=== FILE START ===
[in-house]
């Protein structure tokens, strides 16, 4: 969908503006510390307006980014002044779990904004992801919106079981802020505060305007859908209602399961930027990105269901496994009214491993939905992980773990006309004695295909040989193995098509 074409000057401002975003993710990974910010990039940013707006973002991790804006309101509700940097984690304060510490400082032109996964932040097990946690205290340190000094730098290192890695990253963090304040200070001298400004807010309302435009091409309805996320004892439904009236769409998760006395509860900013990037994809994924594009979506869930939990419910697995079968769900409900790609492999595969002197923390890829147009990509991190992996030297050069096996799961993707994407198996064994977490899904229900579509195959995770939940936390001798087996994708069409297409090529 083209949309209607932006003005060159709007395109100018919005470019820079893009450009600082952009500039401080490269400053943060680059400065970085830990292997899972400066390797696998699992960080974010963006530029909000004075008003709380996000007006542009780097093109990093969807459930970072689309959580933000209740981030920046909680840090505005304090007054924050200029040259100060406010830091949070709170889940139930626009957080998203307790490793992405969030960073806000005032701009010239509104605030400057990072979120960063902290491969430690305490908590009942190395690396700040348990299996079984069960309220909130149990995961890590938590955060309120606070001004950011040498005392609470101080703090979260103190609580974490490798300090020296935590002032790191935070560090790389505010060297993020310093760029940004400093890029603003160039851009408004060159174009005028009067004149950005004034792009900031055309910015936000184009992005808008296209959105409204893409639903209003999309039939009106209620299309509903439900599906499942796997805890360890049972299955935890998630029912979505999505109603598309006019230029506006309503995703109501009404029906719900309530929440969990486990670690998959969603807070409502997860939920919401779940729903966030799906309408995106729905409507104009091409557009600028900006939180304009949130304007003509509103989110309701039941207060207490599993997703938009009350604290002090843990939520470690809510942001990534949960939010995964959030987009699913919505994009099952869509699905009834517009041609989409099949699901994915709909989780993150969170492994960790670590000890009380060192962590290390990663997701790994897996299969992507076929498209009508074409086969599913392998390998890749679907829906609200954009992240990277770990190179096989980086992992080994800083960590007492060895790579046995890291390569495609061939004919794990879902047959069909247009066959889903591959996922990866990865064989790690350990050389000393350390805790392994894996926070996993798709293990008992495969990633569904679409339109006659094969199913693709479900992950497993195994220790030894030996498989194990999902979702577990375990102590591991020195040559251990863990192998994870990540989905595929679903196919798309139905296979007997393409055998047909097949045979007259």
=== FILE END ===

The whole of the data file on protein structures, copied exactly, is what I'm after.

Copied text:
[in-house]
């Protein structure tokens, strides 16, 4: 969908503006510390307006980014002044779990904004992801919106079981802020505060305007859908209602399961930027990105269901496994009214491993939905992980773990006309004695295909040989193995098509 074409000057401002975003993710990974910010990039940013707006973002991790804006309101509700940097984690304060510490400082032109996964932040097990946690205290340190000094730098290192890695990253963090304040200070001298400004807010309302435009091409309805996320004892439904009236769409998760006395509860900013990037994809994924594009979506869930939990419910697995079968769900409900790609492999595969002197923390890829147009990509991190992996030297050069096996799961993707994407198996064994977490899904229900579509195959995770939940936390001798087996994708069409297409090529 083209949309209607932006003005060159709007395109100018919005470019820079893009450009600082952009500039401080490269400053943060680059400065970085830990292997899972400066390797696998699992960080974010963006530029909000004075008003709380996000007006542009780097093109990093969807459930970072689309959580933000209740981030920046909680840090505005304090007054924050200029040259100060406010830091949070709170889940139930626009957080998203307790490793992405969030960073806000005032701009010239509104605030400057990072979120960063902290491969430690305490908590009942190395690396700040348990299996079984069960309220909130149990995961890590938590955060309120606070001004950011040498005392609470101080703090979260103190609580974490490798300090020296935590002032790191935070560090790389505010060297993020310093760029940004400093890029603003160039851009408004060159174009005028009067004149950005004034792009900031055309910015936000184009992005808008296209959105409204893409639903209003999309039939009106209620299309509903439900599906499942796997805890360890049972299955935890998630029912979505999505109603598309006019230029506006309503995703109501009404029906719900309530929440969990486990670690998959969603807070409502997860939920919401779940729903966030799906309408995106729905409507104009091409557009600028900006939180304009949130304007003509509103989110309701039941207060207490599993997703938009009350604290002090843990939520470690809510942001990534949960939010995964959030987009699913919505994009099952869509699905009834517009041609989409099949699901994915709909989780993150969170492994960790670590000890009380060192962590290390990663997701790994897996299969992507076929498209009508074409086969599913392998390998890749679907829906609200954009992240990277770990190179096989980086992992080994800083960590007492060895790579046995890291390569495609061939004919794990879902047959069909247009066959889903591959996922990866990865064989790690350990050389000393350390805790392994894996926070996993798709293990008992495969990633569904679409339109006659094969199913693709479900992950497993195994220790030894030996498989194990999902979702577990375990102590591991020195040559251990863990192998994870990540989905595929679903196919798309139905296979007997393409055998047909097949045979007259």